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Is Facebook open to its black employees?

By Anthony Ademiluyi
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Human beings have always been social animals right from time immemorial. The age-long cliché ‘No man is an island’ rings true and aptly describe interaction among mortals while on this planet.

Technological advances in the 20th century which led to the advent of the internet ushered in the era of the social media which has aided greatly in connecting individuals all over the globe.

The first social media networking site was Six Degrees which was founded in 1997. It enabled the users make friends with other users and upload their profiles there. I wonder where they are now as they seem to have been confined to the dustbin of social media history.

Then came Hi 5 which was an instant hit especially among young users but like a candle in the wind, it quickly fizzled out in popularity among the rather fickled minded users. Myspace was the next to ignite the fire before its sale in 2009 to News Corp owned by Rupert Murdoch who later offloaded it for a loss a few years later to Viant for a mere $35 million.

In 2004 came Facebook which has been the most successful of the lot in its fifteen years of existence. So successful is it that it boasts of well over one billion users and its CEO, Mark Zuckerberg is the world’s fifth wealthiest man at barely thirty-five. All the co-founders with the exception of one are all billionaires and it has created billionaire employees most notably Sheryll Sandberg, its Chief Operating Officer who was poached from Google as well as numerous shareholders who have raked in billions simply from wisely investing in it. Its mission statement is to make the world more open and it boasts of having a diversity and inclusiveness policy which caters to the interests of the minorities.

Business Insider first broke the story of the subtle racial discrimination most suffered by blacks that exist in the company. The medium post from twelve current and former employees’ detailed incidents opining that morale has sunk to an all time low since Mark Luckie first published a Facebook post about the blatant discrimination that exists in the Silicon Valley tech giant.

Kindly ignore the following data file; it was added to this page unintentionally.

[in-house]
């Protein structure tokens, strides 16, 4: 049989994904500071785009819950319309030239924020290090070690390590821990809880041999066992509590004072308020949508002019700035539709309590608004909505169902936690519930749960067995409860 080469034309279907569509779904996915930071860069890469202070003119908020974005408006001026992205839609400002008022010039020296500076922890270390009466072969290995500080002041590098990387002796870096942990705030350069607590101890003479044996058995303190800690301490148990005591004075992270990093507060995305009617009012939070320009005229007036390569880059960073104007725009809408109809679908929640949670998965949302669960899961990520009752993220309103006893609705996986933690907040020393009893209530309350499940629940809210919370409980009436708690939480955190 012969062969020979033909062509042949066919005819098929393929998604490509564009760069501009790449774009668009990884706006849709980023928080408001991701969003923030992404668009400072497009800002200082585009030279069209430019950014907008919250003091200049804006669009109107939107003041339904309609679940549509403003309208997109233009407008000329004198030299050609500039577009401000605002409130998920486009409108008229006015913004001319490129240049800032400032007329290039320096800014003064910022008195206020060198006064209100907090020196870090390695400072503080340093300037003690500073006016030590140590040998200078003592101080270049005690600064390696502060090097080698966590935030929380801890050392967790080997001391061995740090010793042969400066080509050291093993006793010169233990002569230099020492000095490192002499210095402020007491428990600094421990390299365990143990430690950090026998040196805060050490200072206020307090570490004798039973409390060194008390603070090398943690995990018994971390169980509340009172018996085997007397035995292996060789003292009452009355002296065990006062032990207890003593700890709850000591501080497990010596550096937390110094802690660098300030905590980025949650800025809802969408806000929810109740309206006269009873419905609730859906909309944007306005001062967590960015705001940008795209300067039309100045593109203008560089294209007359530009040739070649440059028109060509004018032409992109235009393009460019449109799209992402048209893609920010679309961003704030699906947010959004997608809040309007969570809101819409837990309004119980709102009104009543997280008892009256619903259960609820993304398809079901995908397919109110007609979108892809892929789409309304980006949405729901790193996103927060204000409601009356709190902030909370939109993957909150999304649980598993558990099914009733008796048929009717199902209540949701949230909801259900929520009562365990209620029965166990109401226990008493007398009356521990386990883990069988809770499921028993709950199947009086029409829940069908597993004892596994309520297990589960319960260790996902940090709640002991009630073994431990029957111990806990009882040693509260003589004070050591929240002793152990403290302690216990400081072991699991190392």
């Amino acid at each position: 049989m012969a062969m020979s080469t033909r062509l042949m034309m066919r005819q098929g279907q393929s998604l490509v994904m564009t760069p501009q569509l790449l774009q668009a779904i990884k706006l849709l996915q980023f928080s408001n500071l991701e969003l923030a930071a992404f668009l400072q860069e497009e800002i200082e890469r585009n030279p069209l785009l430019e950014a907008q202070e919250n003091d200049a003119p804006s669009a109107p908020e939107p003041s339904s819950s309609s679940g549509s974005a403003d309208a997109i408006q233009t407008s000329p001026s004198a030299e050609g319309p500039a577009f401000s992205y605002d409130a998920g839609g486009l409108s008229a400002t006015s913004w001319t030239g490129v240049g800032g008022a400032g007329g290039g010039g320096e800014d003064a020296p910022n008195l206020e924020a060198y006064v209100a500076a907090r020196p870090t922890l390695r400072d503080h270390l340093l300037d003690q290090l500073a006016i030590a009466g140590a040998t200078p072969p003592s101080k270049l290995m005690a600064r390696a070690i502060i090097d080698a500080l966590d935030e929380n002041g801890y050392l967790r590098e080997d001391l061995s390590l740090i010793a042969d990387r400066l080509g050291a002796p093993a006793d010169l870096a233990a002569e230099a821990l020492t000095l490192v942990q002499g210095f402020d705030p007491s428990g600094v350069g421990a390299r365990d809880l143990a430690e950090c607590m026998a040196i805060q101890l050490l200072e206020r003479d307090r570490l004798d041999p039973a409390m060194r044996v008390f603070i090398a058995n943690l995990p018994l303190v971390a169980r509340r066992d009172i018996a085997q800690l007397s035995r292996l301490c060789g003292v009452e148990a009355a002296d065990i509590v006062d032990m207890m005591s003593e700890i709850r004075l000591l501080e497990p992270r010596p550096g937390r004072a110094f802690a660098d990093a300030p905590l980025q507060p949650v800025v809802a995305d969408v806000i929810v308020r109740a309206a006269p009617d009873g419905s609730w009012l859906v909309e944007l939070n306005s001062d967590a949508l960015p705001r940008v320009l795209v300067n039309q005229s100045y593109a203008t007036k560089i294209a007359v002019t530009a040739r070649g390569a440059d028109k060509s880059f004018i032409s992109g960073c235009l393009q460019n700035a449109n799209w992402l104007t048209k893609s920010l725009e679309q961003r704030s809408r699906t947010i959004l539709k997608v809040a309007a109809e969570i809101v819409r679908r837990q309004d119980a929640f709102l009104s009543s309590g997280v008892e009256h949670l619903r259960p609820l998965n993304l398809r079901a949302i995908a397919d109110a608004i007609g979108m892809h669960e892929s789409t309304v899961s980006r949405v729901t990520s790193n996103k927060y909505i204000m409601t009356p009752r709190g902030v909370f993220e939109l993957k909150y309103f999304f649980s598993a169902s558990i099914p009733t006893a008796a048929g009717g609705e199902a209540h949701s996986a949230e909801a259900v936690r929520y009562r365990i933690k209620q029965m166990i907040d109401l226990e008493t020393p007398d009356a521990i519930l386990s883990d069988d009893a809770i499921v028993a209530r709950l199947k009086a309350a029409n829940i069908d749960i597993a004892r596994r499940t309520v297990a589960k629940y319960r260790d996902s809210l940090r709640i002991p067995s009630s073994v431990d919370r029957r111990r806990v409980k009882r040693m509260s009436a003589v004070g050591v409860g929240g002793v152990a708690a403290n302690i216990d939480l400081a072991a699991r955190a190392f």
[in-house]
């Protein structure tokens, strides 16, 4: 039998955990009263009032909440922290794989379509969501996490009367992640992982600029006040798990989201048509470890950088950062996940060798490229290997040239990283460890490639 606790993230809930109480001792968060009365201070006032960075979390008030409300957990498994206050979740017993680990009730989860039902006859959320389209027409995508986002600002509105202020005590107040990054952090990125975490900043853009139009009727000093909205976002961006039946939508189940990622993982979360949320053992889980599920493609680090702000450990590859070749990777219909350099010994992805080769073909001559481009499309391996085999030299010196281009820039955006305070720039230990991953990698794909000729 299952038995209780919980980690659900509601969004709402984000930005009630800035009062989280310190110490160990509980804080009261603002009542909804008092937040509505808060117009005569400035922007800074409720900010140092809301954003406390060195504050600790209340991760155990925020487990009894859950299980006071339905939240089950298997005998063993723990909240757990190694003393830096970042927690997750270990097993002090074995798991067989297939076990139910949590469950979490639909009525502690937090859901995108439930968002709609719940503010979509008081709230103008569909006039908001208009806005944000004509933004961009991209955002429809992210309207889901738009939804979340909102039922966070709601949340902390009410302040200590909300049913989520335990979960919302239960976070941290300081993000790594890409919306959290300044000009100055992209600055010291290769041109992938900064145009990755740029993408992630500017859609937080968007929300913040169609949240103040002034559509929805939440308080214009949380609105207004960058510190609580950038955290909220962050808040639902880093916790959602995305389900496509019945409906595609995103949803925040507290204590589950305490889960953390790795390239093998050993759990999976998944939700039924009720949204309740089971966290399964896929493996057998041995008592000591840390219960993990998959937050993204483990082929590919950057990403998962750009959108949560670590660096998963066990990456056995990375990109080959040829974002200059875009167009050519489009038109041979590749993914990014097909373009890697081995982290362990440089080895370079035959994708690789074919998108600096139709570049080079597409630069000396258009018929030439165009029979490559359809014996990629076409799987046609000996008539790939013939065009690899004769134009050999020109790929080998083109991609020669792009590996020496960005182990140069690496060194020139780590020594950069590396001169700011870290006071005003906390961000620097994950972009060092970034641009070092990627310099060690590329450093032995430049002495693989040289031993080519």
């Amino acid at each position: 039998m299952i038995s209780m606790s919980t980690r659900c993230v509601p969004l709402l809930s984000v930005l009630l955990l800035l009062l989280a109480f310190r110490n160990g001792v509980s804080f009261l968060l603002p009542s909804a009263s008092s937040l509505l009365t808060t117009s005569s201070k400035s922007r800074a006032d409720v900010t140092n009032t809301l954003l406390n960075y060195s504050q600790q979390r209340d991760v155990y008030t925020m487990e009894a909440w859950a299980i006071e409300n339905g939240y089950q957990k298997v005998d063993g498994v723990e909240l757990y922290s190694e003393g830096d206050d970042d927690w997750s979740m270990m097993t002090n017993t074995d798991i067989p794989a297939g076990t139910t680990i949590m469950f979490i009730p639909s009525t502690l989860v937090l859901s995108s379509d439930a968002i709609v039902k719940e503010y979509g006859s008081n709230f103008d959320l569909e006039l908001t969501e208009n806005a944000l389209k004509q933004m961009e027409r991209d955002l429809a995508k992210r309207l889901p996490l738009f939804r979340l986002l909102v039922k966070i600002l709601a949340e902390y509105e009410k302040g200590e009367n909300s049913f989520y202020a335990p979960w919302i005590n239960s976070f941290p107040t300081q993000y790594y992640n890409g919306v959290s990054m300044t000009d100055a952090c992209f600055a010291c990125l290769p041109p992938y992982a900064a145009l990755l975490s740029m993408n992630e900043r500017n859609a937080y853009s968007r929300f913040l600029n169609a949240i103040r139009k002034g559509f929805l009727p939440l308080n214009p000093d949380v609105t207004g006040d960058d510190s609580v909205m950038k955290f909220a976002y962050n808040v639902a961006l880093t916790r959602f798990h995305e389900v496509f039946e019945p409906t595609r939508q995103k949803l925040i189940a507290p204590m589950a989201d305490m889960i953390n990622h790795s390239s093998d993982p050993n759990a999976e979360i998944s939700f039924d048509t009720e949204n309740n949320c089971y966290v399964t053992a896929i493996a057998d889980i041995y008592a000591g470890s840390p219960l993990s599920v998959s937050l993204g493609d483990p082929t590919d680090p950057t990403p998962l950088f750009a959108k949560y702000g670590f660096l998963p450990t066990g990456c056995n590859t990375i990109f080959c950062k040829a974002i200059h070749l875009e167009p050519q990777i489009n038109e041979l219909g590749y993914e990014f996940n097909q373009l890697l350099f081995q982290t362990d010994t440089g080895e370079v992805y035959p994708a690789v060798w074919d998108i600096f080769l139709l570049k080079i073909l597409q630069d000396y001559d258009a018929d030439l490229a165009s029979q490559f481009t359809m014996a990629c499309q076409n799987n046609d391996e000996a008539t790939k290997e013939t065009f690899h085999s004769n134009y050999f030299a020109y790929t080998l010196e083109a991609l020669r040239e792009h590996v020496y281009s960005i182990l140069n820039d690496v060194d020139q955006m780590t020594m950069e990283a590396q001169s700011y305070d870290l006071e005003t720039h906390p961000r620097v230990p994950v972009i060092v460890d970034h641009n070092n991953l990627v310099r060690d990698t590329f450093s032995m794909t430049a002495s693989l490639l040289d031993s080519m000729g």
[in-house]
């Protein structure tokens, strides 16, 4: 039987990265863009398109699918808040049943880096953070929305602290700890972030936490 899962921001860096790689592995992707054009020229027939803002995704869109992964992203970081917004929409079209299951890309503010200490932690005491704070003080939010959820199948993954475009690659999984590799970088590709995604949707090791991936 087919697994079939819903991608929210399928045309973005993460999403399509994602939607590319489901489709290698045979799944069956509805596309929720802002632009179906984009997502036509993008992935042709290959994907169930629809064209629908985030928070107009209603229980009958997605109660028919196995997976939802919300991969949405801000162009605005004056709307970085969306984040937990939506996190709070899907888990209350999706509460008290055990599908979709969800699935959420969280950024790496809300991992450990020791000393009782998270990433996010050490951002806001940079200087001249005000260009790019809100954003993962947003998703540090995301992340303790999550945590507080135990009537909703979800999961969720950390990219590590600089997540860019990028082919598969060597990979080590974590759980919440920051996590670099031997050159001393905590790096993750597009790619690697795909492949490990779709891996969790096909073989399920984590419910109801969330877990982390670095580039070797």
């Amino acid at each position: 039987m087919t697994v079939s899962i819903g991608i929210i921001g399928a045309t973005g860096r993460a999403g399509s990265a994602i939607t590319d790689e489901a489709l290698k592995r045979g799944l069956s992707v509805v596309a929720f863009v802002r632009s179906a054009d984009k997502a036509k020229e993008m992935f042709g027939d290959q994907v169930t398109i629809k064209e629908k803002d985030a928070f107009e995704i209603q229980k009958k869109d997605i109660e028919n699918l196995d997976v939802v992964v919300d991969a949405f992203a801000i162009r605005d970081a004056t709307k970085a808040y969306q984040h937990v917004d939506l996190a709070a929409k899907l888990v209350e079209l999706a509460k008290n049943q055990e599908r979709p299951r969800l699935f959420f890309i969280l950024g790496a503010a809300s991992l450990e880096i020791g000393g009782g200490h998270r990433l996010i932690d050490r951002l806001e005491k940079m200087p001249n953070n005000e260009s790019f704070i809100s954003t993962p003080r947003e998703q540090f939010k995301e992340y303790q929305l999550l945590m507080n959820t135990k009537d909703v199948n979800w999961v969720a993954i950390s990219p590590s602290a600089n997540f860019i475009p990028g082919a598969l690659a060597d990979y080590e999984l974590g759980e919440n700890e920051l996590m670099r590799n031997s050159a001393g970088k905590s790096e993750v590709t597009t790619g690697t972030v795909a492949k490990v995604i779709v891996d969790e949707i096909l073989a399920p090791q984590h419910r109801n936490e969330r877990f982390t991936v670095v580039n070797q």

An anonymous post went thus: “We may be smiling. We may post on Instagram with industry influencers and celebrities. We may use the IG ‘Share Black Stories’ filter and be featured on marketing pieces. We may embrace each other and share how happy we are to have the opportunity to work with a company that impacts nearly three billion people,” the anonymous memo says. “On the inside, we are sad. Angry. Oppressed. Depressed. And treated every day through the micro and macro aggressions as if we do not belong here.”

The highly revealing post went to say how a black manager was asked to clean up after they all had breakfast. Blacks were alleged to have been treated as ‘aggressive’, ‘angry’ and ‘abnormal’ and they work in an extremely hostile environment which stifles people of colour especially the black employees.

Managers focus on negative feedback, criticize how black employees speak in meetings or inform employees they should be more reserved and respectful. On Blind, the app that allows Facebook employees to post anonymous experiences, black employees say they are treated with aggression by their colleagues according to an expose monitored by the USA today.

The black employees are nearly always writing and sharing their horrible experiences anonymously as they fear for their jobs.

These reports should be a cause for concern for Mark Zuckerberg who has never failed to tell the world of his commitment to making the world more open. So committed is he to this cause that he has lobbying China endlessly who has successfully kept the social media network away from their country to allow them operate there. Three years ago, he made a highly publicized visit to Africa especially to Nigeria and shortly afterwards the social media giant included the Hausa language –arguably the nation’s most spoken indigenous language into its list of languages.

It will be tragic if this discrimination is allowed to go on without any proper investigations and sanctions for the guilty parties to serve as a deterrent to other racists.

The United States has made significant gains from the heady days of the 1950’s which saw the brave agitations by Rev Martin Luther King Jr, Malcolm X, Louis Farrakhan, Rosa Parks etc which culminated in the election of Barack Obama as the nation’s first black President in 2008. These gains made by the black community must be thoroughly reflected in the employment composition at Facebook so that its mission statement of more openness doesn’t end up as mere hypocritical gobbledygook.

A loud nay should be said to black discrimination as the world has progressed beyond the embers of hate.

Tony Ademiluyi writes from Lagos and edits www.africanbard.com

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